New York City gossip columnist Jimmy Russell (Douglas Fairbanks, Jr.) knows all the right people, and all the wrong ones, too. Being on the Broadway beat means he spends quite a bit of time at Sardi’s, especially with his lady of the moment, aspiring actress Mary Wodehouse (Frances Dee)–much to the displeasure of his friend, Sally (Ann Dvorak), who is secretly in love with him. Jimmy frequently mentions Mary in his column to boost her image, and while Mary professes her reciprocal affection for Jimmy, she does not miss any opportunity to schmooze with noted Broadway producer Max Boncour (Andre Luguet).
When one of Jimmy’s acquaintances, gangster Eddie Shaw (Lyle Talbot), comes over to their table at dinner one night, he takes a shine to Mary, much to Jimmy’s irritation. Soon after, Mary admits to Jimmy that she is in trouble: she’s written three thousand dollars’ worth of bad checks and is completely broke. Jimmy resolves to help her in whatever way he can, but when he goes around to the businesses and inquiries about Mary’s debts, he is informed that someone else has paid for her charges and taken the bad checks.
Jimmy and Mary soon discover that Shaw is the mystery man, when he demands that Mary come to him (i.e. trade her body for her debts) in exchange for paying off her bills and not informing the police about the rubber checks. With the help of his friend, fellow reporter Stanley Fiske (Lee Tracy), Jimmy tries to save Mary from the entire mess, getting into quite a bit of trouble of his own. But Mary’s problems are far from over when murder is suddenly thrown into the mix.
Directed by William Wellman, Love is a Racket (1932) is a snappily-paced melodramatic potboiler with touches of light comedy and a healthy dose of sex. In other words, this one’s a pre-Coder, through and through, and a surprisingly entertaining one at that. There’s a genial lightheartedness about the film, despite an oftentimes oppressive vein of misogyny that runs throughout–because when it comes right down to it, most of the difficulties in Jimmy Russell’s life can be traced to his attachment to those marriage-minded, sexy, damnable (and possibly diseased) dames of the world.
Fairbanks is a handsome, solid (if otherwise unremarkable) leading man here, imbibing Jimmy with a kind of civilized coarseness that generally works for the character. He may be in love with Mary, and at times temporarily blinded to her faults, but at heart, he is quite the cad, as evidenced by his treatment of the other women around him: covering their faces with his hand, pretending to choke them at times. His physicality with these women is oftentimes brutish in nature, belying the easiness of his joking patter with them. In everything that he does within the film, there’s a strong indication of misogyny in Fairbanks’ portrayal of the character. Nowhere perhaps is this more evident than in Jimmy’s final monologue/rant in the film. This, folks, is a thing of beauty. And by “beauty,” I mean all the bitterness and references to venereal disease that you can shove into one rapid-fire spiel, delivered with a sneer and a cloying air of condescension:
“Love’s just a mental disorder. Sure it is! Love’s spending all your dough for $15 stockings and $20 an ounce perfume. It’s lying awake nights, worrying whether she’s kidding you or not. It’s eating your heart out every time she has a cold sore on her lovely little lip. It’s laughing at the oldest jokes in the world and dancing until your arches cave in. Remembering birthdays, and spending hours debating whether she’d rather have gardenias or lily of the valley. It’s waiting for two hours for dinner when you’re hungry as a toothless timber wolf. Ah, love’s give, give, give! Your time and your money and your patience! And when you’ve shot the works, what do you got? Love. Magnolia. Love’s just a racket.” [He said the name of the film in the film! Everybody take a drink!]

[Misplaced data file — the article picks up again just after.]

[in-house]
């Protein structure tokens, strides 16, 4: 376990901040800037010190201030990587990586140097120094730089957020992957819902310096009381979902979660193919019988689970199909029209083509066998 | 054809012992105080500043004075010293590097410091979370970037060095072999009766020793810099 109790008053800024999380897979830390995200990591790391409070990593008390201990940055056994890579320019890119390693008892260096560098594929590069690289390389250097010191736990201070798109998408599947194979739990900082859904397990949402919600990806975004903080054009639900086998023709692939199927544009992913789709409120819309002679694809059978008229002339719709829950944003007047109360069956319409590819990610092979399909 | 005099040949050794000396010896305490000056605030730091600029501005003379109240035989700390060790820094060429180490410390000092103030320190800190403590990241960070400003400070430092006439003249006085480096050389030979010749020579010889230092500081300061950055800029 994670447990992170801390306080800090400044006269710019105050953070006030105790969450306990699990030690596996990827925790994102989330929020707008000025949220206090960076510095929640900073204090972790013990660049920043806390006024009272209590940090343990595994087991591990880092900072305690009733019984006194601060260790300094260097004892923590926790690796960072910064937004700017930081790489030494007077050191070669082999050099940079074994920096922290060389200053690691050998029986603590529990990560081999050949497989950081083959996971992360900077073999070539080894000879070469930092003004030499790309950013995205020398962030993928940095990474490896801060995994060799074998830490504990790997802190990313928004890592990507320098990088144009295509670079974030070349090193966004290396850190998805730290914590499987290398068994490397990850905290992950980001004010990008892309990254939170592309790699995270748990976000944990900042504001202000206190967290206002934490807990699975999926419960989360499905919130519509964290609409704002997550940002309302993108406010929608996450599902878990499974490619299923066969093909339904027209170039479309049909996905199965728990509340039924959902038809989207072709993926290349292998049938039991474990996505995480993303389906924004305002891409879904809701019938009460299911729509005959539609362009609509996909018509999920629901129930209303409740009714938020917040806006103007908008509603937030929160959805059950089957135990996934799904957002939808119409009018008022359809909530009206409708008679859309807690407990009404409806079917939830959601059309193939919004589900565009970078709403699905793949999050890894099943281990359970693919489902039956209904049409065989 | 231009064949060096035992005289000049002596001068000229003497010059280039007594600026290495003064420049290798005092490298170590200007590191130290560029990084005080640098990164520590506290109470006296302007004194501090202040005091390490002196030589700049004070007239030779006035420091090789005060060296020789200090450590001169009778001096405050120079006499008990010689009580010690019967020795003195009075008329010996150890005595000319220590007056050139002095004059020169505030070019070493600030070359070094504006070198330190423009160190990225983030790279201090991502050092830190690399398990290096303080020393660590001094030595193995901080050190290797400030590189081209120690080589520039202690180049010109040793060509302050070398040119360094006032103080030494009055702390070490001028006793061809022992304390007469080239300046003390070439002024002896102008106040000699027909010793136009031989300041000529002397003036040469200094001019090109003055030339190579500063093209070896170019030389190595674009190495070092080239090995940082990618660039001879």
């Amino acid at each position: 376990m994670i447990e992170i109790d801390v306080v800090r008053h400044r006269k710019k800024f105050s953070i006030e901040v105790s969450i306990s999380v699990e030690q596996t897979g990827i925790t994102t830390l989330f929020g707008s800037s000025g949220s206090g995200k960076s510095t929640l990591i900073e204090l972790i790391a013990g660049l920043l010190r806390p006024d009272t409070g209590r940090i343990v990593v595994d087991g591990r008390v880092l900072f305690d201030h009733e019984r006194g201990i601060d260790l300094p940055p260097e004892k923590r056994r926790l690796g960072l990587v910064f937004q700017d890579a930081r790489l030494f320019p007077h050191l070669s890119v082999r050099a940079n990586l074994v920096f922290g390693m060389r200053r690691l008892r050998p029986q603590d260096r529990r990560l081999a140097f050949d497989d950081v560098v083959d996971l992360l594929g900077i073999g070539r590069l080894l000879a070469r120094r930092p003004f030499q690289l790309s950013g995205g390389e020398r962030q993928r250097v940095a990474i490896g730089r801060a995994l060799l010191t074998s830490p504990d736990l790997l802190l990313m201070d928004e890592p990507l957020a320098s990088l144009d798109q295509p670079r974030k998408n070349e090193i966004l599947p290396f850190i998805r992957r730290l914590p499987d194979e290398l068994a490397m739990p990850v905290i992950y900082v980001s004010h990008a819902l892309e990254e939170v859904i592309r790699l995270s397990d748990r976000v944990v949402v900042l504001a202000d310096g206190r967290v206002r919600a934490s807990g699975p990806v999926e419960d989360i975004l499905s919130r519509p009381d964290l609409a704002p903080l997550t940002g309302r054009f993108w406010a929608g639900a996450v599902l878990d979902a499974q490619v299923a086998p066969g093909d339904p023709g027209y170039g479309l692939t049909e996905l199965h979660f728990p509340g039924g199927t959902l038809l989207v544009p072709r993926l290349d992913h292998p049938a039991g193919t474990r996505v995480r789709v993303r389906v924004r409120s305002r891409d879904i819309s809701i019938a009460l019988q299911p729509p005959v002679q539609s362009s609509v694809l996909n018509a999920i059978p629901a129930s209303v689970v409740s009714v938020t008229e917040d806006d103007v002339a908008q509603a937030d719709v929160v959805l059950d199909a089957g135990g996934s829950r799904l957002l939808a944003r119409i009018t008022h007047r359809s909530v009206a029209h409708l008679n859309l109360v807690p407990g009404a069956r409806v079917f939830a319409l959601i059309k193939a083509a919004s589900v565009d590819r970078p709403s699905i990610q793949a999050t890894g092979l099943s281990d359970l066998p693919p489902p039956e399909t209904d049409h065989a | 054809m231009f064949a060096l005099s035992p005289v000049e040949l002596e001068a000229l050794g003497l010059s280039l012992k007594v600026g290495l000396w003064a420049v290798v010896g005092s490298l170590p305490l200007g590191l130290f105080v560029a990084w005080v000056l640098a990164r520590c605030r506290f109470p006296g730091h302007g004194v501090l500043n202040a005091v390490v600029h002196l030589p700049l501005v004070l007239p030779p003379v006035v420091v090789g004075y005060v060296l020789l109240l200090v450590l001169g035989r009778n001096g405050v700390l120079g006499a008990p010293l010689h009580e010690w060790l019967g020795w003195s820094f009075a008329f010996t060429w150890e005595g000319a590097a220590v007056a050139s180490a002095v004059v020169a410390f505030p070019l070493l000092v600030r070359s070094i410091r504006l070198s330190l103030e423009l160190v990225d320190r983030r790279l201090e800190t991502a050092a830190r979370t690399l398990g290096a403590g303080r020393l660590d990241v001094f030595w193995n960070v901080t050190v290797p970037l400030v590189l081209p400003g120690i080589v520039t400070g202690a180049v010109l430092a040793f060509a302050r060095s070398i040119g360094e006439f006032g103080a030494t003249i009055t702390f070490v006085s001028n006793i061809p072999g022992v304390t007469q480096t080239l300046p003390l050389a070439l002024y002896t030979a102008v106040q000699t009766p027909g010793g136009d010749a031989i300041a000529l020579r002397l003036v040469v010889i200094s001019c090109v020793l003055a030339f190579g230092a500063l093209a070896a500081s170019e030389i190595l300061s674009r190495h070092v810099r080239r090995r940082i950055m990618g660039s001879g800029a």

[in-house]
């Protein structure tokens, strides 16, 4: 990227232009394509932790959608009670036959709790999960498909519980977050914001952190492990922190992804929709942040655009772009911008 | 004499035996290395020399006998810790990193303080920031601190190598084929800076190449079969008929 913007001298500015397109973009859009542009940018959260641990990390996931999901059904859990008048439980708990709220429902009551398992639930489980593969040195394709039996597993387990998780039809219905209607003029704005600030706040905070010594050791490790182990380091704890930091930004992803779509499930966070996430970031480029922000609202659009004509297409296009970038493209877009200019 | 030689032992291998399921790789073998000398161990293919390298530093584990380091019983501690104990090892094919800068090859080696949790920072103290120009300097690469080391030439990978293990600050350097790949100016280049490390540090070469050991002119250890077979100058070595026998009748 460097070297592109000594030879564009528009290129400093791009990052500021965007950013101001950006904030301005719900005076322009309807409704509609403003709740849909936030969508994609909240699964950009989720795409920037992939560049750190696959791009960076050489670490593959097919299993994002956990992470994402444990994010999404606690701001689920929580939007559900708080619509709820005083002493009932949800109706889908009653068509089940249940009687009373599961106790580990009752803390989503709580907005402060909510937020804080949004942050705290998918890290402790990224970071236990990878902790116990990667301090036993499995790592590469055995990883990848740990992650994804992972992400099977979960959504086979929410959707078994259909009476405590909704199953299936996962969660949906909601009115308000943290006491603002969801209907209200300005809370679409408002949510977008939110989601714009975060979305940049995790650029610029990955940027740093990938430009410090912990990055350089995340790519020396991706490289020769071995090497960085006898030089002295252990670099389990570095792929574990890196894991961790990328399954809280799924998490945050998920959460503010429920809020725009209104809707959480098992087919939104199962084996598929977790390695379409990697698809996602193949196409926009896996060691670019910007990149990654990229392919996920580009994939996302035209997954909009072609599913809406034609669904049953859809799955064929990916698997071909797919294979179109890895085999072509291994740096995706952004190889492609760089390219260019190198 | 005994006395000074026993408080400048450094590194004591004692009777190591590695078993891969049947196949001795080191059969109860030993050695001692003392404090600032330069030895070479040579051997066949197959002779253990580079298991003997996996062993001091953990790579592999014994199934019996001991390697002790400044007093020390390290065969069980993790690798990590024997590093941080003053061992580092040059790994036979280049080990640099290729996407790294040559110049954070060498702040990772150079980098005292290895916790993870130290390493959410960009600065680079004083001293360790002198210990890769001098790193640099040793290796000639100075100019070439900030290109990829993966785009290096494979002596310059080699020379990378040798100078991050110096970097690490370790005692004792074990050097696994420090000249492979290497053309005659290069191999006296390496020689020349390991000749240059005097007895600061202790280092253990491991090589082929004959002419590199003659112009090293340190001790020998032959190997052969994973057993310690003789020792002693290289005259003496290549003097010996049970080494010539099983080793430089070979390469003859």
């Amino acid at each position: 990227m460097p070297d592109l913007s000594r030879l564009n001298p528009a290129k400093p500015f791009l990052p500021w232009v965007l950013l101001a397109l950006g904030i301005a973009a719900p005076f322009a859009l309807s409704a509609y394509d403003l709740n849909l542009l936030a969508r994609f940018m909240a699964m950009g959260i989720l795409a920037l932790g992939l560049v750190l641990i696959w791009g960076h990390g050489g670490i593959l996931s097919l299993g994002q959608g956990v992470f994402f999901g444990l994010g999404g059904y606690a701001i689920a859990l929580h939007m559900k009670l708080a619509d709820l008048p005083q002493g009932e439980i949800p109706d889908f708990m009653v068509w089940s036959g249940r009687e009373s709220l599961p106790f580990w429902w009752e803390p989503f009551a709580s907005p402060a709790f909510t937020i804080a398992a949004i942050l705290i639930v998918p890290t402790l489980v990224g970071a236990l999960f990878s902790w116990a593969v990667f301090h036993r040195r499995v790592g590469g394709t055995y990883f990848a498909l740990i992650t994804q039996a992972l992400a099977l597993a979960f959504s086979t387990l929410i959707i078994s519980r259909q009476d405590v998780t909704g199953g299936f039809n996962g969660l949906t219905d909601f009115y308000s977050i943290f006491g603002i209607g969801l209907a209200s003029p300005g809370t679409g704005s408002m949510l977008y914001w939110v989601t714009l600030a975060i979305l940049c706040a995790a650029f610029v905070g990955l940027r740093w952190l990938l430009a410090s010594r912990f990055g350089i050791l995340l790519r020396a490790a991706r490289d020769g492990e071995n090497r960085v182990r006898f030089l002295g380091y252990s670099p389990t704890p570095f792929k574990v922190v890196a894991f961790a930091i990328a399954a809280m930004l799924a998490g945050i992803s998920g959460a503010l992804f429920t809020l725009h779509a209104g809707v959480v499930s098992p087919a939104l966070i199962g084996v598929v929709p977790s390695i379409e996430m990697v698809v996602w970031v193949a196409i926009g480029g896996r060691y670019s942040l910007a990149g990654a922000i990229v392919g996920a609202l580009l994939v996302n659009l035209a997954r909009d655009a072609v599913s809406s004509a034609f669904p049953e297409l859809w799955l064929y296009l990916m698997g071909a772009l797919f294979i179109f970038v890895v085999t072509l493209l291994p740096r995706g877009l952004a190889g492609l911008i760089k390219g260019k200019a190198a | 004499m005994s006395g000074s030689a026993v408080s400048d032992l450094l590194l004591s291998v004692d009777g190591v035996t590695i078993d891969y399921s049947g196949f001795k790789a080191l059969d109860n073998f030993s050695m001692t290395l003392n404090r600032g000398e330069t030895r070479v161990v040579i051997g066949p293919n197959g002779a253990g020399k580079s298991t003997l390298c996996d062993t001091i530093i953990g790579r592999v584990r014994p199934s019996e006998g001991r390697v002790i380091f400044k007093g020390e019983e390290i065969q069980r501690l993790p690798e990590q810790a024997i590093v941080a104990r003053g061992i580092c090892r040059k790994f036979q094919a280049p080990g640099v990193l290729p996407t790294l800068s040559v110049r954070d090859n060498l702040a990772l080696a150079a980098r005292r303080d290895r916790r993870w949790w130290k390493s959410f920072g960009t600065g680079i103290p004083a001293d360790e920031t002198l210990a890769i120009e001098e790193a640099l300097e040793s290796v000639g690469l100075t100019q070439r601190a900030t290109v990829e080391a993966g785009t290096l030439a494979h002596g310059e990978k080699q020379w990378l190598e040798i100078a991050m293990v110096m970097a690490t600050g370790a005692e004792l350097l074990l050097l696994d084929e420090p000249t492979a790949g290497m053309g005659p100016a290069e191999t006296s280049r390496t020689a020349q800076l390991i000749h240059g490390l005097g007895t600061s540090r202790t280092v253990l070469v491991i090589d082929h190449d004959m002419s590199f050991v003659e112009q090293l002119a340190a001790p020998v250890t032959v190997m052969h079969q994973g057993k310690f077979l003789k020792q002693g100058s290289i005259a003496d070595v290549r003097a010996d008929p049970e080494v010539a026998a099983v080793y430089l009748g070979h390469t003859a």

That Jimmy is quite the catch, isn’t he?
(And I still can’t quite get over the “cold sore” comment.)
Love is a Racket employs the stereotypical good girl-bad girl motif to decent effect, though after watching the film, I can’t help but wonder how much more effective it could have been had the two lead actresses switched roles. Dvorak, who functions as Jimmy’s sort of love-struck “Girl Friday” (albeit with very little to actually do), is stuck in a rather pallid role that gives her little opportunity to shine. Dee, on the other hand, when given the showier part, doesn’t do enough to truly draw attention, nor does she manage to fully convey the depth of Mary’s self-preserving calculation. I find myself imagining what new depths the fiery and (sorry, Dee fans) far more capable Dvorak could have brought to the role of Mary.
Warner Archive recently released Love is a Racket as a manufactured-on-demand (MOD) DVD, and this is one of the company’s more bare-bones editions; the DVD menu even lacks a proper title card, instead just showing a photograph of the iconic Warner Bros. water tower. As with many other titles released by the Archive, this one lacks special features, save the original trailer for the film. Speaking of which, the trailer for this movie spends so much time focusing on Jimmy’s “female troubles” with the “unfair sex” that there’s barely a hint of the murderous shenanigans that result from the characters’ interactions, which paints the film more as a jolly romantic comedy than the melodrama it truly is.
Though Love is a Racket may not be one of the best-known films from the pre-Code era, this brisk little yarn is an entertaining entry in the early-30s canon … especially if you like your caveman attitudes displayed in as attractive a package as Douglas Fairbanks, Jr.
True Classics thanks Warner Archive for providing a copy of Love is a Racket for the purposes of this review.